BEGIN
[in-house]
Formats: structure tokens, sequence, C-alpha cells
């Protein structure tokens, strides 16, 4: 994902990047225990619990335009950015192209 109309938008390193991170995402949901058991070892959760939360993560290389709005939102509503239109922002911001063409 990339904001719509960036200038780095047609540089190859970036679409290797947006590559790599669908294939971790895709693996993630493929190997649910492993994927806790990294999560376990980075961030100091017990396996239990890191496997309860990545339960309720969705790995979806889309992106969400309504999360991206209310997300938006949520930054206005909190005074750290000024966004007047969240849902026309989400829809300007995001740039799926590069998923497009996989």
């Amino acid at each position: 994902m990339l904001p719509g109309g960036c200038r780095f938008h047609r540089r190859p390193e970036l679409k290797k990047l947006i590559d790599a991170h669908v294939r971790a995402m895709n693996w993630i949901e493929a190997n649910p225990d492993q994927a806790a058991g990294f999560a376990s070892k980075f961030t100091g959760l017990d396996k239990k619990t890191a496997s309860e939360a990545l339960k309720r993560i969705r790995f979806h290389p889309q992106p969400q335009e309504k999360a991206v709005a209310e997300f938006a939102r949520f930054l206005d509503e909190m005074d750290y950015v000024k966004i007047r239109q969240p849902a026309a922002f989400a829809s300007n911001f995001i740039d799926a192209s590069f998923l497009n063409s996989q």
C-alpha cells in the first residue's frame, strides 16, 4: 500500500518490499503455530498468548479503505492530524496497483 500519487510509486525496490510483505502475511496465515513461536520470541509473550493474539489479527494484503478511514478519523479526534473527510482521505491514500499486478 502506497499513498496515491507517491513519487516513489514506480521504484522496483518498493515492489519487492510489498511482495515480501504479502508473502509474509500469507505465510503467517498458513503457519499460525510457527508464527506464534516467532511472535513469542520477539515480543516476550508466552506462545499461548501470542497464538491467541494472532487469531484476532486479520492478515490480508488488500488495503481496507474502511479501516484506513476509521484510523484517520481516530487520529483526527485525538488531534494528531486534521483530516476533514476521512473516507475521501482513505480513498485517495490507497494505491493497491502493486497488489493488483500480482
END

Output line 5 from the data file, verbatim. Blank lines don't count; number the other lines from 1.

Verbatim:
C-alpha cells in the first residue's frame, strides 16, 4: 500500500518490499503455530498468548479503505492530524496497483 500519487510509486525496490510483505502475511496465515513461536520470541509473550493474539489479527494484503478511514478519523479526534473527510482521505491514500499486478 502506497499513498496515491507517491513519487516513489514506480521504484522496483518498493515492489519487492510489498511482495515480501504479502508473502509474509500469507505465510503467517498458513503457519499460525510457527508464527506464534516467532511472535513469542520477539515480543516476550508466552506462545499461548501470542497464538491467541494472532487469531484476532486479520492478515490480508488488500488495503481496507474502511479501516484506513476509521484510523484517520481516530487520529483526527485525538488531534494528531486534521483530516476533514476521512473516507475521501482513505480513498485517495490507497494505491493497491502493486497488489493488483500480482